Ventersdorp is a town situated in North West Province of South Africa.

The town grew around a Dutch Reformed Church that was established in 1866 . The town was named after Johannes Venter who owned the land the church was built on.

The town's population is just 2,000 while the nearby township of Tshing has a population of around 15,000.

The township of Tshing houses most of the town's blacks and coloureds. The township's secondary school of 1,000 pupils is still 100% black without a single white teacher.
The ventersdorp High School has changed quite dramatically, with non-white students attending since 1995. These students are mostly Afrikaans speaking coloured residents of the smaller township Toevlug.
The Tshing Township has a diamond mine nearby: a town councilor owned it in the early 1990s.

Ventersdorp is located in the fertile Vaal River Vally. Four Roads lead to Ventersdorp. It is 110km from the Witwatersrand or Pretoria on the Tarlton-Ventersdorp road; 50km from Potchefstroom, 70km from Klerksdorp and 90km from Lichtenburg.

The Eye of the Schoonspruit attracted people for hundreds of years to this fertile valley and it still is a never-ending source of life for the people of the town, even during the harshest drought. Some BaTawana groups settled in the Ventersdorp region in the mid 18th century, but fled the area in the early 19th century during an invasion by other groups. Most of them fled to the Free State. They later returned only to find that white farmers had already claimed the land along the Schoonspruit River.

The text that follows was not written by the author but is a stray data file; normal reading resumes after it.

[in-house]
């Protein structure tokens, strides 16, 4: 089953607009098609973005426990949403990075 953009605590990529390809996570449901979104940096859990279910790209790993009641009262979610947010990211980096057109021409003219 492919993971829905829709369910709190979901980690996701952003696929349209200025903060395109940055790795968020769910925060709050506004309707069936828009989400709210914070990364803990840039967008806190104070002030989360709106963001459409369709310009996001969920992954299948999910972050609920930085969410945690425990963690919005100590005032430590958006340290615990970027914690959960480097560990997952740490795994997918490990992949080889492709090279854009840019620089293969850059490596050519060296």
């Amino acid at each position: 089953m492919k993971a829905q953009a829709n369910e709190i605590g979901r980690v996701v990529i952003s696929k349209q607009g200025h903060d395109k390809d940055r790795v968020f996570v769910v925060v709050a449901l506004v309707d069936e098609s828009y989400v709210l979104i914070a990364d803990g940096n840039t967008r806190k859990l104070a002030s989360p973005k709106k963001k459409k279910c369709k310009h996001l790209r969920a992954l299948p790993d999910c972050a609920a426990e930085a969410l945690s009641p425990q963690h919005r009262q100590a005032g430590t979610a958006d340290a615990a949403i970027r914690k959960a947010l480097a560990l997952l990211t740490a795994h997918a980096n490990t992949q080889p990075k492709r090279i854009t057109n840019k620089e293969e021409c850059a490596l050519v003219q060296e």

The first farm in the area was called Sterkstroom ("strong flowing stream"). The town was established on the farm Roodepoort 22, property of Mr JH Venter. It is believed that Venter allocated stands as early as 1860.

With the development of a farming community in the area, more and more people bought property from Venter. The first NG Church parish was established in 1866, and the first church was built in 1889. This building was later used as the Church Hall, with the completion of a larger red brick church in 1912, which still stands sentinel over the town. More people settled in the town after the discovery of diamonds in the area. Gold was also discovered but turned out not to be worth mining.

During the South African Boer War, most of the men folk joined the Boer Commands. When the British introduced their scorched earth policy, an Irish soldier, G Shaw, considered the tactical immoral and defected. He stayed with the Engelbrecht family at Ventersdorp. When food ran out he went to local shop for rations. British soldiers recognized him. After his capture he was tried and executed. He was buried in a fas corner of the cemetery, away from both British and Boer soldiers. The site is known as "The Grave with Eternal Flowers". The grave is under a tree which stays in bloom for months. In the 1960's and 1970's, hundreds of blacks in the town and surrounding areas were forcefully removed under apartheid laws. The were relocated to newly declared townships such as Makgokwane in the former Bophuthatswana.

White supremacist Eugène Blanche's was born in Ventersdorp. The town is the base of Afrikaner Weerstandsbeweging (AWB). Many of the AWB's major figures live in Ventersdorp, including Terre'Blanche's former driver JP Meyer. Eugene Terre'Blanche's security firm was rented out to the town council for a long time as an almost private police force. In 2000 the new black Mayor of Ventersdorp terminated this contract. Shortly thereafter hr disappeared, never to be seen again and his car was found in a nearby field. The Mayor's cousin was found guilty of his murder, but some people, particularly black people, believed that Terre'Blanche's had ordered the murder and that the AWB influenced the outcome of the trial.